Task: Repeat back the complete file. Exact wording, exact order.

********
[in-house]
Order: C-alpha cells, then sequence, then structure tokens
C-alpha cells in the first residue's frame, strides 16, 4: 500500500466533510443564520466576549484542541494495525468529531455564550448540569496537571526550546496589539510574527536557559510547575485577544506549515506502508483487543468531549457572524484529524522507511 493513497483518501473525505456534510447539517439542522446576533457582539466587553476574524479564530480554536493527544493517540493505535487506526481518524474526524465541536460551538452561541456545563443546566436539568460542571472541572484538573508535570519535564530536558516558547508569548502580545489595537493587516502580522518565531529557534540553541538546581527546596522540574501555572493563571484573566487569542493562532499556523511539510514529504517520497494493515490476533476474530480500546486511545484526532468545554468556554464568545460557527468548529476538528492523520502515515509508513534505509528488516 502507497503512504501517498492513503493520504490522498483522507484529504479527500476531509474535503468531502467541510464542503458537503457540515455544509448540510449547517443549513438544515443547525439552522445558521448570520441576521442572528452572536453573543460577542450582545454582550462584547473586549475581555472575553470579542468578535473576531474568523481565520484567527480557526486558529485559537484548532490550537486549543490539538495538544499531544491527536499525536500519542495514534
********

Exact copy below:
[in-house]
Order: C-alpha cells, then sequence, then structure tokens
C-alpha cells in the first residue's frame, strides 16, 4: 500500500466533510443564520466576549484542541494495525468529531455564550448540569496537571526550546496589539510574527536557559510547575485577544506549515506502508483487543468531549457572524484529524522507511 493513497483518501473525505456534510447539517439542522446576533457582539466587553476574524479564530480554536493527544493517540493505535487506526481518524474526524465541536460551538452561541456545563443546566436539568460542571472541572484538573508535570519535564530536558516558547508569548502580545489595537493587516502580522518565531529557534540553541538546581527546596522540574501555572493563571484573566487569542493562532499556523511539510514529504517520497494493515490476533476474530480500546486511545484526532468545554468556554464568545460557527468548529476538528492523520502515515509508513534505509528488516 502507497503512504501517498492513503493520504490522498483522507484529504479527500476531509474535503468531502467541510464542503458537503457540515455544509448540510449547517443549513438544515443547525439552522445558521448570520441576521442572528452572536453573543460577542450582545454582550462584547473586549475581555472575553470579542468578535473576531474568523481565520484567527480557526486558529485559537484548532490550537486549543490539538495538544499531544491527536499525536500519542495514534